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Tuesday, 1 September 2009

Brown calls for bank bonus reform

So Gordy has now spoken about this, finally. My one criticism would be that it’s a bit late.
“He said that the culture of bank bonuses should be geared towards long-term success and that banks should be able to "claw back" bonuses if the bank later performed poorly.”
Fair enough for me, that rewards should be linked more closely to performance as too often it seems that the two are not linked, at the higher levels at least.

“He called for international co-ordination on the issue, but said he was not in favour of French proposals for a mandatory cap on banker pay.”
International co-ordination is vital, and a failure to do so would undermine the whole exercise. As usual, all eyes will be on America.
I’m not mad keen on the mandatory cap on bankers pay, for a start it’s not right to single out one group over any others. Secondly, how would the cap be decided and enforced?

“While he said the City had "overheated", he declined to support the words of the head of UK watchdog the Financial Services Authority (FSA), Lord Turner, who said in an interview published last week that the financial services sector had "grown beyond a socially reasonable size". Mr Brown said it was important to protect London's status as a world financial hub.”
Shows, I think, that Gordy is still in thrall to the City and is more scared of it than it is of him, which for a Labour prime minister strikes me as the wrong way round.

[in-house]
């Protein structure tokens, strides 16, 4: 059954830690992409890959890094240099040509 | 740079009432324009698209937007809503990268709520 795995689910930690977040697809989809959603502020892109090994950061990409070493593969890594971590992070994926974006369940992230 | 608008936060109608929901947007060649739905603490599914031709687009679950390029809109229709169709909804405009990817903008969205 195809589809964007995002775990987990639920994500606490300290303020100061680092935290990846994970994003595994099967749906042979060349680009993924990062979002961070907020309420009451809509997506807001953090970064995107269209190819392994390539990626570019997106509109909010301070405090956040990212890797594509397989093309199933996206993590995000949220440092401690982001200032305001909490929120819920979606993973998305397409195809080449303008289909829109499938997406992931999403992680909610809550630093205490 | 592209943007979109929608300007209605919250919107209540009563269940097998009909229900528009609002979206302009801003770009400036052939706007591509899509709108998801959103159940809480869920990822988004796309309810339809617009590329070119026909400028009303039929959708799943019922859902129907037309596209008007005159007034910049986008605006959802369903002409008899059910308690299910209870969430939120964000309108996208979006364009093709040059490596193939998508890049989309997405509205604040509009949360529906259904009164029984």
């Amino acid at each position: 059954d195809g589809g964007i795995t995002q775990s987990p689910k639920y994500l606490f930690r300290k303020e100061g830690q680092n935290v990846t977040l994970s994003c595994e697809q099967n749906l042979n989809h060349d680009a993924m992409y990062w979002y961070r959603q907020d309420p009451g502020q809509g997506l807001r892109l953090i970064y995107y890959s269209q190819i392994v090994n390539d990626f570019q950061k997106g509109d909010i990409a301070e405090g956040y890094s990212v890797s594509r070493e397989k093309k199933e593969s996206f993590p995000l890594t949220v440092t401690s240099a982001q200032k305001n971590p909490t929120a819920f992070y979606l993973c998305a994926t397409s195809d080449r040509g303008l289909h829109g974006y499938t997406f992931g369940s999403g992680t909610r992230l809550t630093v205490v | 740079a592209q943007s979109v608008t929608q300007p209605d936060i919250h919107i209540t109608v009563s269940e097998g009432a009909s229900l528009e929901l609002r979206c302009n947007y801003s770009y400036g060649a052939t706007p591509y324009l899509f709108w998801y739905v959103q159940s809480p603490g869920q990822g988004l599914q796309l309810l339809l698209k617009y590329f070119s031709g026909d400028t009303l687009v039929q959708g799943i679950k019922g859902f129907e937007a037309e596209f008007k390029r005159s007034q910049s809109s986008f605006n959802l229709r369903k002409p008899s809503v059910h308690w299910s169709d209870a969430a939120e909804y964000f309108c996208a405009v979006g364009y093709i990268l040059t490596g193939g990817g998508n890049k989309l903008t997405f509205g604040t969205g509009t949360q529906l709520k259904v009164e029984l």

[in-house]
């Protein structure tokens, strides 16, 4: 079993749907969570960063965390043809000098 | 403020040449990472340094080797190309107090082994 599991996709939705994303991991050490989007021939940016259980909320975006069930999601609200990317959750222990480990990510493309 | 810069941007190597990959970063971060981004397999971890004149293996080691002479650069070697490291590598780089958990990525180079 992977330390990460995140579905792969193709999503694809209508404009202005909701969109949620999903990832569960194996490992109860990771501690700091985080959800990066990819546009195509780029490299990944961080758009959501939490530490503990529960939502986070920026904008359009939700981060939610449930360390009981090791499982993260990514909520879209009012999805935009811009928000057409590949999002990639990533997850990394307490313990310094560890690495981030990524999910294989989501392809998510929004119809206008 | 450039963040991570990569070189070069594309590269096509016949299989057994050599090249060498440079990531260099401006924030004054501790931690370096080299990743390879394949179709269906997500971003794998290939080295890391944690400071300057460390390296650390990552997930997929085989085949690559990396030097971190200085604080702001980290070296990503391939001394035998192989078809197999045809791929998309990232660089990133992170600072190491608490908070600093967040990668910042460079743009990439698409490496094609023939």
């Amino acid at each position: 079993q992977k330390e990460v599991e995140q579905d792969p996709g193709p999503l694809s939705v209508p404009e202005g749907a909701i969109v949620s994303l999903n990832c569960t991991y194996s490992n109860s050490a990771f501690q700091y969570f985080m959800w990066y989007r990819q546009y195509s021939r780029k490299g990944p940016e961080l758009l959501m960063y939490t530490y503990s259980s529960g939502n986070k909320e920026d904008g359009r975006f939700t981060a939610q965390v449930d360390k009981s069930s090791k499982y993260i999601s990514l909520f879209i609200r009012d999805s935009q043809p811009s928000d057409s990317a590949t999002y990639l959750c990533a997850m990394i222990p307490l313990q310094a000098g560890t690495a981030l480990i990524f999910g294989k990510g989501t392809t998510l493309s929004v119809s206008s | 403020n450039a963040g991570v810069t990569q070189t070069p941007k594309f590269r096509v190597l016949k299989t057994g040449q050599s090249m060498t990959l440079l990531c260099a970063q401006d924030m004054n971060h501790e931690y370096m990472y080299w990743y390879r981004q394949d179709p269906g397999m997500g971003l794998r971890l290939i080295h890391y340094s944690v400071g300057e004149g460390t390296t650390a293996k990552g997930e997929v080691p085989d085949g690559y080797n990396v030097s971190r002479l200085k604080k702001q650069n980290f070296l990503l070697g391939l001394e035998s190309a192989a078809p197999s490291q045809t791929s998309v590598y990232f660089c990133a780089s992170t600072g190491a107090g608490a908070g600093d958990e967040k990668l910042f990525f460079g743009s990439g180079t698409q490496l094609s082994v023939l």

It’s good to know that at least some progress is being made on this and the sort of externalities which proved problematic are at least being addressed in thought, though perhaps not yet by deed.

“In August, the FSA unveiled a new code that stated bonuses should not be guaranteed for more than a year.
Senior employees should have their bonuses spread over three years under the code, which is due to take effect from January 2010.
The new rules, to link pay more closely with the long-term profitability of banks, are designed to address concerns that big bonuses led to excessive risk-taking at banks which contributed to the financial crisis.”
Sounds very promising, unfortunately it seems that legislation is required to make a more sustainable financial sector, so let’s hope that it runs well and the considerable ability in that sector is not just geared towards getting round the laws.

interesting that the FT editorial is called "Too much of a very good thing". Post on that in due course

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